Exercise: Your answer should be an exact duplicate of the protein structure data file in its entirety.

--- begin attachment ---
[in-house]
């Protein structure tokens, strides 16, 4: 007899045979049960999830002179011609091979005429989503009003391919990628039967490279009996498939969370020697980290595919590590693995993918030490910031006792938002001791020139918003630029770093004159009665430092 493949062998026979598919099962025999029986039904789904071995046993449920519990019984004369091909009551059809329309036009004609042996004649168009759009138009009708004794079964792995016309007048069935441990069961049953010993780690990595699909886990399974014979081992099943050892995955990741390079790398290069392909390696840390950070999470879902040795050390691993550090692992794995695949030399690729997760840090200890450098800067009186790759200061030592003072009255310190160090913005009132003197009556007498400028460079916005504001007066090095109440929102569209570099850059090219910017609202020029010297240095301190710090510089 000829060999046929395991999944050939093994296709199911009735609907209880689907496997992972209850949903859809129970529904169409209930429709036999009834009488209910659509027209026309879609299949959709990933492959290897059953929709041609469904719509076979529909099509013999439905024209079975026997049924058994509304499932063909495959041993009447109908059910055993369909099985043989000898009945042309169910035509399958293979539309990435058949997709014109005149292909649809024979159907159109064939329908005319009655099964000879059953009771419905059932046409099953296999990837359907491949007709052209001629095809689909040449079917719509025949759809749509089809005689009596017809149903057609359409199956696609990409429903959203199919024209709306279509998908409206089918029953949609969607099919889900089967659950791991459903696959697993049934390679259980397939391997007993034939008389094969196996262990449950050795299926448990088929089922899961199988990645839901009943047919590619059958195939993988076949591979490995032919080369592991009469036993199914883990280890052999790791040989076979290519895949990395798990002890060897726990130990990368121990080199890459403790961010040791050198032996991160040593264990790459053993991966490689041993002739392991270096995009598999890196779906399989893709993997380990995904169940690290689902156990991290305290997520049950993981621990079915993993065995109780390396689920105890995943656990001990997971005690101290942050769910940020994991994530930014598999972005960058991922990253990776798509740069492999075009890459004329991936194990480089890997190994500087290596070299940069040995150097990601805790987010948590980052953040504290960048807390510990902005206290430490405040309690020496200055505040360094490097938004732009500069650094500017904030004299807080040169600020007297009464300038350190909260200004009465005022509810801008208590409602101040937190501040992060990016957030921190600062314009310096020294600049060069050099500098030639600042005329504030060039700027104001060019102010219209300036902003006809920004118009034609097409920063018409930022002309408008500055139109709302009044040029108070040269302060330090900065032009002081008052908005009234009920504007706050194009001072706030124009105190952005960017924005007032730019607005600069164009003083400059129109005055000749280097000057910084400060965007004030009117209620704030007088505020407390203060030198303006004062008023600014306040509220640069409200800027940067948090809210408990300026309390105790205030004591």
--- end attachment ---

[in-house]
């Protein structure tokens, strides 16, 4: 007899045979049960999830002179011609091979005429989503009003391919990628039967490279009996498939969370020697980290595919590590693995993918030490910031006792938002001791020139918003630029770093004159009665430092 493949062998026979598919099962025999029986039904789904071995046993449920519990019984004369091909009551059809329309036009004609042996004649168009759009138009009708004794079964792995016309007048069935441990069961049953010993780690990595699909886990399974014979081992099943050892995955990741390079790398290069392909390696840390950070999470879902040795050390691993550090692992794995695949030399690729997760840090200890450098800067009186790759200061030592003072009255310190160090913005009132003197009556007498400028460079916005504001007066090095109440929102569209570099850059090219910017609202020029010297240095301190710090510089 000829060999046929395991999944050939093994296709199911009735609907209880689907496997992972209850949903859809129970529904169409209930429709036999009834009488209910659509027209026309879609299949959709990933492959290897059953929709041609469904719509076979529909099509013999439905024209079975026997049924058994509304499932063909495959041993009447109908059910055993369909099985043989000898009945042309169910035509399958293979539309990435058949997709014109005149292909649809024979159907159109064939329908005319009655099964000879059953009771419905059932046409099953296999990837359907491949007709052209001629095809689909040449079917719509025949759809749509089809005689009596017809149903057609359409199956696609990409429903959203199919024209709306279509998908409206089918029953949609969607099919889900089967659950791991459903696959697993049934390679259980397939391997007993034939008389094969196996262990449950050795299926448990088929089922899961199988990645839901009943047919590619059958195939993988076949591979490995032919080369592991009469036993199914883990280890052999790791040989076979290519895949990395798990002890060897726990130990990368121990080199890459403790961010040791050198032996991160040593264990790459053993991966490689041993002739392991270096995009598999890196779906399989893709993997380990995904169940690290689902156990991290305290997520049950993981621990079915993993065995109780390396689920105890995943656990001990997971005690101290942050769910940020994991994530930014598999972005960058991922990253990776798509740069492999075009890459004329991936194990480089890997190994500087290596070299940069040995150097990601805790987010948590980052953040504290960048807390510990902005206290430490405040309690020496200055505040360094490097938004732009500069650094500017904030004299807080040169600020007297009464300038350190909260200004009465005022509810801008208590409602101040937190501040992060990016957030921190600062314009310096020294600049060069050099500098030639600042005329504030060039700027104001060019102010219209300036902003006809920004118009034609097409920063018409930022002309408008500055139109709302009044040029108070040269302060330090900065032009002081008052908005009234009920504007706050194009001072706030124009105190952005960017924005007032730019607005600069164009003083400059129109005055000749280097000057910084400060965007004030009117209620704030007088505020407390203060030198303006004062008023600014306040509220640069409200800027940067948090809210408990300026309390105790205030004591």